Our Commander-in-Chief has popularized this colloquialism to the point where even the most casual political observer is moved to call into question anything written or spoken by the Fourth Estate.
Skimming over articles about immigration reform, a potential government shut down and the volatile stock market has left this reader hopeful that the upcoming Olympics will steal every headline with stories of courage, persistent dedication and national pride.
But after tossing the paper into the recycling bin and turning off the television, I spent more time than necessary analyzing an article that turned up while continuing my New Year’s resolution of cleaning/purging things from our home.
My Mom’s tenth birthday party was considered part of all the news that was fit to print in the Syracuse Herald Journal’s evening edition of September 10, 1941.
Not fake news.
I can’t help but smile at each word of copy and the fact that it appeared in the newspaper at all. And to think, the very next generation of ten-year-olds would have to stealthily pass out birthday invitations to a select few to avoid brazenly leaving someone out. And the generation after that would be encouraged to invite the entire class just to avoid hurt feelings.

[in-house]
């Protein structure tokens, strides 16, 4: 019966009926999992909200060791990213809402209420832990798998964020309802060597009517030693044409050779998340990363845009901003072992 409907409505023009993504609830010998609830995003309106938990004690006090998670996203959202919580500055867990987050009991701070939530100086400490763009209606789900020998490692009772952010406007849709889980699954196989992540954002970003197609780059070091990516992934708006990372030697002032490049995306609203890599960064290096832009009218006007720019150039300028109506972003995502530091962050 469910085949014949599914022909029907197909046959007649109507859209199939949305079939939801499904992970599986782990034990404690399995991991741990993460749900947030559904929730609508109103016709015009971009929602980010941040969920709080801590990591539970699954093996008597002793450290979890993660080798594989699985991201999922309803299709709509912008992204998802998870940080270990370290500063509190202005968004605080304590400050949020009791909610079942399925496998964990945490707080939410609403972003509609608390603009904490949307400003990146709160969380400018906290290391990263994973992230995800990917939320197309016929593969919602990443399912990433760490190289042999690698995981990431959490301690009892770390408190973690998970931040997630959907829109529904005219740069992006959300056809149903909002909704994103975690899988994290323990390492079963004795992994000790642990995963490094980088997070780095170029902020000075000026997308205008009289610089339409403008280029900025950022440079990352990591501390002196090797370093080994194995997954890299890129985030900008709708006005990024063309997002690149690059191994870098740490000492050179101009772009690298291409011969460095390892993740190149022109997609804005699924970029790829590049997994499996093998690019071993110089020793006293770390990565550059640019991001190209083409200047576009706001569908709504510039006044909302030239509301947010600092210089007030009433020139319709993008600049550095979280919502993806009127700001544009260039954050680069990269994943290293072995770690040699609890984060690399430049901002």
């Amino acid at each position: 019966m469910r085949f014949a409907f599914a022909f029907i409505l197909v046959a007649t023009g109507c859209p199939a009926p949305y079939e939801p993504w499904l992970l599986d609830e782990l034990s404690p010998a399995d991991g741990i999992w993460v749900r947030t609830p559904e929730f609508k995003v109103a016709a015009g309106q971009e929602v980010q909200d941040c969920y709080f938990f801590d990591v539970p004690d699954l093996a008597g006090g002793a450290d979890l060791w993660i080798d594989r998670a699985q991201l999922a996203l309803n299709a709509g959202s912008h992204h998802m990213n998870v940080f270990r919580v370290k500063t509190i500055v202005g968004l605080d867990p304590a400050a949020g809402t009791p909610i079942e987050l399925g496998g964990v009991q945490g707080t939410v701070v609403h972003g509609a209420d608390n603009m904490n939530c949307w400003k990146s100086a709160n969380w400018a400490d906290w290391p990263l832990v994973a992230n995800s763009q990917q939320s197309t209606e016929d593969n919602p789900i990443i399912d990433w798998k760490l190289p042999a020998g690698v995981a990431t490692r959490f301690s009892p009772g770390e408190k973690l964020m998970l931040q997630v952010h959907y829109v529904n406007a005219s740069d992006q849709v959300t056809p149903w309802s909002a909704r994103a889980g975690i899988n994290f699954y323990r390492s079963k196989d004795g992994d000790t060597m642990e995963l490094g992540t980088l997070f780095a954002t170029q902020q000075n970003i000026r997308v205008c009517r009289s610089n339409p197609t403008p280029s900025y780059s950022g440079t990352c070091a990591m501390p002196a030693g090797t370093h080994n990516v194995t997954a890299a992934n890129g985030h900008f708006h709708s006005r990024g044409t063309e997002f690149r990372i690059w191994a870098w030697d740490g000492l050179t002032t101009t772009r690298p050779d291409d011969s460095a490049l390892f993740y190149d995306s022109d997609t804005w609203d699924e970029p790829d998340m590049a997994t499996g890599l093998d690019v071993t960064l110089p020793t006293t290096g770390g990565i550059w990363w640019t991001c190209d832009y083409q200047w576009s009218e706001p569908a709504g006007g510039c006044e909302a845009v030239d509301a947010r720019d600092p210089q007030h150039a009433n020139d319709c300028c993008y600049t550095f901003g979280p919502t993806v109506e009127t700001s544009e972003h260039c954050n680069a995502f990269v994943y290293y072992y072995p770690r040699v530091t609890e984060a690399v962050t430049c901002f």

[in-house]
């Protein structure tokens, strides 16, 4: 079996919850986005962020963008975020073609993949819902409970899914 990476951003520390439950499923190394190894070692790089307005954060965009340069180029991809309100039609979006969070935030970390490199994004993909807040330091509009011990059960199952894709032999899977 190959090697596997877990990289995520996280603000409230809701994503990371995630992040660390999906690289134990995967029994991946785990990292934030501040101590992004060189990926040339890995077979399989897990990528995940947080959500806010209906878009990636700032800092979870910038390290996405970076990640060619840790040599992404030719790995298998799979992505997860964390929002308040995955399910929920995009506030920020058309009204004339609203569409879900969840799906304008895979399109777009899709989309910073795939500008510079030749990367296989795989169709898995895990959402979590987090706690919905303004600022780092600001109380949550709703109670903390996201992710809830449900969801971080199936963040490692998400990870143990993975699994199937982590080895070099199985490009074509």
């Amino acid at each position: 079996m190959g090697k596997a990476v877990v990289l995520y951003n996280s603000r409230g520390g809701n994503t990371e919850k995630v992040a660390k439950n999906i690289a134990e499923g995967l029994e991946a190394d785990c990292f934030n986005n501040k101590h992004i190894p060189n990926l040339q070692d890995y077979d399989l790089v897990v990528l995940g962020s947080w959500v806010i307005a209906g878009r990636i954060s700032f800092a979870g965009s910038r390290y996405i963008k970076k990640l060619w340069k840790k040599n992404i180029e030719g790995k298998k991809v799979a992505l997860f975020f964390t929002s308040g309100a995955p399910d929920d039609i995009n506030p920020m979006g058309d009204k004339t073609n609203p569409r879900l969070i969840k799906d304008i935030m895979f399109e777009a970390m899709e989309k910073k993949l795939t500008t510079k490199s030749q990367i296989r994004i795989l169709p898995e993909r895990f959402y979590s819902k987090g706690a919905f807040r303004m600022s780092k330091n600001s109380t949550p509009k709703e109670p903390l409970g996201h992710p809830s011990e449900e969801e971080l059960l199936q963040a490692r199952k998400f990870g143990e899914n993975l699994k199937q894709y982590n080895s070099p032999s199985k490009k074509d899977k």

But in 1941, it was socially acceptable to use mainstream media to inform a whole bunch of uninvited 10-year-olds and their parents that they missed out on a table set with birthday cake and water lily candles. That’s hilarious.
I’ve never even heard of a water lily candle. I turned for insight to the all-knowing Google machine, which only succeeded in suckering me into Henri Bendel for their water lily scented candle touted as a great Valentine’s gift. (And I swear I could hear my Grandma Hogan screaming from heaven, “Who the hell would ever spend $30 on a candle? Your Mom’s whole 10th birthday party didn’t cost me that much!)
As I hit “complete order” I whispered to the heavenly voice in my head, “Pipe down Grandma. They’re half-off. It’s a good deal.” Then I opened another storage box and immediately felt guilt-ridden.
These WWII ration books belonged to my Grandpa Frank and Great-Grandpa Sebastian Barthel.
Only three months after my Mom’s newsworthy party, the United States would be thrust into war. Shortly after that, families would have been given War Ration Books. I can’t even imagine grocery shopping using removable stamps for certain rationed items, like sugar, meat and canned goods. When your ration stamps were used up for that month, you couldn’t buy any more of that type of food.
Kind of puts perspective on how not making the cut on a birthday party list paled in comparison to worrying about sending a son off to war or how you would be able to feed your family on rations. I remember my Mom sharing the memory of an Army car slowly traveling down Park Street one summer’s day a few years into the war and stopping at a neighbor’s house to deliver the dreaded news of a young soldier’s death. She said the entire street stood quietly except for the sound of the mother wailing. Decades later, you could still sense how deeply haunted my Mom was by that moment.